Trade Liberalization, Absorptive Capacity and the Protection of Intellectual Property Rights
27 Pages Posted: 17 May 2013
Date Written: May 10, 2013
We examine how trade liberalization affects South's incentive to protect intellectual property rights (IPR) in a North-South duopoly model where a low-cost North firm competes with a high-cost South firm in the South market. The extent of effective cost difference between North and South depends on South's imitation, which in turn depends on South's IPR protection and absorptive capacity and North firm's location choice and masking effort, all of which are endogenously determined in our model. Even though innovation is exogenous to the model (and hence unaffected by South's IPR policy) we find that strengthening IPR protection in South can improve its welfare. The relationship between trade cost and the degree of IPR protection that maximizes South welfare is non-monotone. South does not have any incentive to protect IPR when trade costs are either zero or prohibitive, while for moderate values of trade cost, South government can strengthen IPR protection, induce FDI and increase South's welfare. In an extension of the model, where North firm can mask its technology, we show that, even when trade costs are zero or prohibitive, strengthening IPR protection can improve South's welfare by deterring the North firm from masking its technology. The relationships between location choice/masking decision and South's investment in absorptive capacity are also explored.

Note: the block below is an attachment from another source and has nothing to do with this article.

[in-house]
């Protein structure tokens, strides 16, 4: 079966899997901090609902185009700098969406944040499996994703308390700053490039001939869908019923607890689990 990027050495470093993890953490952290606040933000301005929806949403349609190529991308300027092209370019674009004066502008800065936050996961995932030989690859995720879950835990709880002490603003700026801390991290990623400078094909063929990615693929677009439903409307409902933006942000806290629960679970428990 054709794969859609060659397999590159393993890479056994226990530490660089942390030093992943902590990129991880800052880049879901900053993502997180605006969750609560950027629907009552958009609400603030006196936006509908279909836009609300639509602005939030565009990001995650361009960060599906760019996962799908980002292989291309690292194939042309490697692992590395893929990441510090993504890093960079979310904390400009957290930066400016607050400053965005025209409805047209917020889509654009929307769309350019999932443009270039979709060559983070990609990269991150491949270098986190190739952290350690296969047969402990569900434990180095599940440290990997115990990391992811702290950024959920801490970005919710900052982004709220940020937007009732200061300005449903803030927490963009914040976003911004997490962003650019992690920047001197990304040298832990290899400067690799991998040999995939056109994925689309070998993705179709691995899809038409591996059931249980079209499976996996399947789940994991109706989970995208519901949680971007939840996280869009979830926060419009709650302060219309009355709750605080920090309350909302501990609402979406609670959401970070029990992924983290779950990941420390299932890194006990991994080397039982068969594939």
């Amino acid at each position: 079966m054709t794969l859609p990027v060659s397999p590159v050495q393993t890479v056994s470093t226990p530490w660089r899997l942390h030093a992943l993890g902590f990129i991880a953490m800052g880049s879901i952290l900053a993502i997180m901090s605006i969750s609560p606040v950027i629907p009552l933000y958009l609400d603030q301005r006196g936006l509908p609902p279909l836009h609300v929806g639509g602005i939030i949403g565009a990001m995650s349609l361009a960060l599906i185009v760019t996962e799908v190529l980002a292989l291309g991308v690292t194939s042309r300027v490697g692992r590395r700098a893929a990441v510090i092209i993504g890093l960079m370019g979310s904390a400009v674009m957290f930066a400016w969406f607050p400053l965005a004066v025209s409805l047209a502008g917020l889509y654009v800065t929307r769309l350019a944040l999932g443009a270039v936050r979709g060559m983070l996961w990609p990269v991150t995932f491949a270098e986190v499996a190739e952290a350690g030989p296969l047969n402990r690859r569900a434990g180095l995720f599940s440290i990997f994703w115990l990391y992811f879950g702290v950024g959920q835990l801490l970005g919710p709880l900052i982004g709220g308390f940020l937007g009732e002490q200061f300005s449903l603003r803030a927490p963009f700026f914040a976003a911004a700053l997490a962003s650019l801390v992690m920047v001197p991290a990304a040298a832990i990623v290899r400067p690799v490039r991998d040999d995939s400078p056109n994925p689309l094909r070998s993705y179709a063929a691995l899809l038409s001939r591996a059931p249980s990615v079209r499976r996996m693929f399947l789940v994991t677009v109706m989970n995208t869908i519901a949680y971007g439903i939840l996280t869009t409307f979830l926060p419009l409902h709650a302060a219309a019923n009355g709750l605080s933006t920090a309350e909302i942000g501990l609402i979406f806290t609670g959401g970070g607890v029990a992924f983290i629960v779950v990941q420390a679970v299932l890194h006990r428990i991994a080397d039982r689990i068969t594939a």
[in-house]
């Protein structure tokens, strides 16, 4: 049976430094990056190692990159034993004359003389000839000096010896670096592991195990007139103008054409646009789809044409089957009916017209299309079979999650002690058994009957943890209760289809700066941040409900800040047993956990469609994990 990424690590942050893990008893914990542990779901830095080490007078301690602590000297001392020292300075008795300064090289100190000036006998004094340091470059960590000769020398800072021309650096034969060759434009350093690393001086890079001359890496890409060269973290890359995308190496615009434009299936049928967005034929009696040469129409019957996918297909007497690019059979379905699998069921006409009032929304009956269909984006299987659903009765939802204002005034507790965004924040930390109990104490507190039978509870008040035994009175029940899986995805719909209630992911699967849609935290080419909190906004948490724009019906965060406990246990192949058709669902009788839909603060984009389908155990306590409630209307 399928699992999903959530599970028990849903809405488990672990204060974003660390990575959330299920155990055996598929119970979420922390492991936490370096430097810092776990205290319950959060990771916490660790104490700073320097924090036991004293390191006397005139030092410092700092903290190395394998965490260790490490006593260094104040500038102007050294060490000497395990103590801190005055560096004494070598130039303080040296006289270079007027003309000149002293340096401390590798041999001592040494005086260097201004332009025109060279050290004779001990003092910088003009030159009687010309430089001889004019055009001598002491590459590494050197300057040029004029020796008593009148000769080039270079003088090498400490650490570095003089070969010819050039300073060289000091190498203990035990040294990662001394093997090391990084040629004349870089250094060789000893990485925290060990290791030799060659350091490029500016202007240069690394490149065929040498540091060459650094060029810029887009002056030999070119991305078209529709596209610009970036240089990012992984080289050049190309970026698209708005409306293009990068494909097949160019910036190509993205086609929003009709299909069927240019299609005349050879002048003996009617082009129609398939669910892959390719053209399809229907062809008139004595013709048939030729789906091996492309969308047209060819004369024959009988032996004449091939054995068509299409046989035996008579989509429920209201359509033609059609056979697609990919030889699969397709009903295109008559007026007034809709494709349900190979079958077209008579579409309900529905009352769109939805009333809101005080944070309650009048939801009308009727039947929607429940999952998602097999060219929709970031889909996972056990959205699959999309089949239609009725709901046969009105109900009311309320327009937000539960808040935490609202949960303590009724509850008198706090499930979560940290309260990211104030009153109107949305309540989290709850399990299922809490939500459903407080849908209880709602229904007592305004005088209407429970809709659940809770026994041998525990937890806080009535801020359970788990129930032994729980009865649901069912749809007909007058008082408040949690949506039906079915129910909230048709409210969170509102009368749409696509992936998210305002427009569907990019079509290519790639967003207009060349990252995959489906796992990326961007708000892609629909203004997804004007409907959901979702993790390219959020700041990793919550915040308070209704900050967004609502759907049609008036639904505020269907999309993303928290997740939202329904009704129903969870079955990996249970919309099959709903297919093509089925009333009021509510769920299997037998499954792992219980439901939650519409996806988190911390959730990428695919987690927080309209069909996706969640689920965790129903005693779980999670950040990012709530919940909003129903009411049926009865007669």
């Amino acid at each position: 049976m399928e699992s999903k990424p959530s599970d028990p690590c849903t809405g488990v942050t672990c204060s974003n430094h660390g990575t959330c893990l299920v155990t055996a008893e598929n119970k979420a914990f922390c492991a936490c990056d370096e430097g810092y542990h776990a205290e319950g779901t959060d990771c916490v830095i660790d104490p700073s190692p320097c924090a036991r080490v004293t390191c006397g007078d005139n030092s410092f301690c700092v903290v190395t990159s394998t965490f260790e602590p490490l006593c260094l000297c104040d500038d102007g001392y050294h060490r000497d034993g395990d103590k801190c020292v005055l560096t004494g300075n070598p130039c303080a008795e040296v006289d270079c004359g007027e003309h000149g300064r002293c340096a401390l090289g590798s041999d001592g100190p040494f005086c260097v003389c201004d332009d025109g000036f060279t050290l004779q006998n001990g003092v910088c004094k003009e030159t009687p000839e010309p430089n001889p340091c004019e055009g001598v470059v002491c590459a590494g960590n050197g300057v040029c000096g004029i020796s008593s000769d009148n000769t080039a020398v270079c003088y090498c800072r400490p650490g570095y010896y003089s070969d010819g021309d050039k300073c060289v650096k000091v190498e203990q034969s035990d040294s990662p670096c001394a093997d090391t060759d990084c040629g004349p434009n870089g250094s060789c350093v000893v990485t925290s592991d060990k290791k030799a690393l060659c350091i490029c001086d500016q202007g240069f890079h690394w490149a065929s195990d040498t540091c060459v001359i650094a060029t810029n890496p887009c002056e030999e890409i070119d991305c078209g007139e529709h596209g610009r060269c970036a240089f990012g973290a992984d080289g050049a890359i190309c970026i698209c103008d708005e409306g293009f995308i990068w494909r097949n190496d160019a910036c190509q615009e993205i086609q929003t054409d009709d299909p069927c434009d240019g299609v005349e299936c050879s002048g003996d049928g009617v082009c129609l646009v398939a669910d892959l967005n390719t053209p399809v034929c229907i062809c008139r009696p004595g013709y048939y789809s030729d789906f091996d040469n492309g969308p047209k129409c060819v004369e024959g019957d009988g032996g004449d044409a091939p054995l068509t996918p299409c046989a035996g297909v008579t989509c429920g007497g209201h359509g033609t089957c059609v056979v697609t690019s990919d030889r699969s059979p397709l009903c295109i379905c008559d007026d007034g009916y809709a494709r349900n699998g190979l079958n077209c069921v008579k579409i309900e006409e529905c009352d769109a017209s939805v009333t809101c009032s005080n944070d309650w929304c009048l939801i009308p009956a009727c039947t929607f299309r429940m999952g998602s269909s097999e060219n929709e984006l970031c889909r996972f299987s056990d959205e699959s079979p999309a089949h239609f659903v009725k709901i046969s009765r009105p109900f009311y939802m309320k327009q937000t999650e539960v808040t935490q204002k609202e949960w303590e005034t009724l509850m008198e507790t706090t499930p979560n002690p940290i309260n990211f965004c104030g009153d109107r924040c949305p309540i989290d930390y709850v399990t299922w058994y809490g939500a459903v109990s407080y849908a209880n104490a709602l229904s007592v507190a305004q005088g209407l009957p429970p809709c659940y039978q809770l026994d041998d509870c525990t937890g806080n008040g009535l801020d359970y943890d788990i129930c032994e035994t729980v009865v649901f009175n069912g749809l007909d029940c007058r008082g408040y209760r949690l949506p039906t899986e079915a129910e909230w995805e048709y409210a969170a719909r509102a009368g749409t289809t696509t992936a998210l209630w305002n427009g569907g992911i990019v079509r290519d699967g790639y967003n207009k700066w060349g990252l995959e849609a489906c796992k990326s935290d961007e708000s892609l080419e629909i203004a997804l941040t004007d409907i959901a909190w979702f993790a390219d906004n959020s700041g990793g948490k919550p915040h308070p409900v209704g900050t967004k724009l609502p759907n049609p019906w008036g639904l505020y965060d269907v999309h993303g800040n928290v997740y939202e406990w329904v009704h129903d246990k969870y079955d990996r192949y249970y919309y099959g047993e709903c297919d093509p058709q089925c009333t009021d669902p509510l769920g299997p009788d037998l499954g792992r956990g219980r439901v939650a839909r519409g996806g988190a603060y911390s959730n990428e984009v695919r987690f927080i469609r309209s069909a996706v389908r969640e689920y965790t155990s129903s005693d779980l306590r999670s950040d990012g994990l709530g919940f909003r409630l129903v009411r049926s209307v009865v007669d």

Keywords: intellectual property rights, absorptive capacity, FDI, oligopoly, imitation, masking
JEL Classification: F12, F13, D43
Suggested Citation: Suggested Citation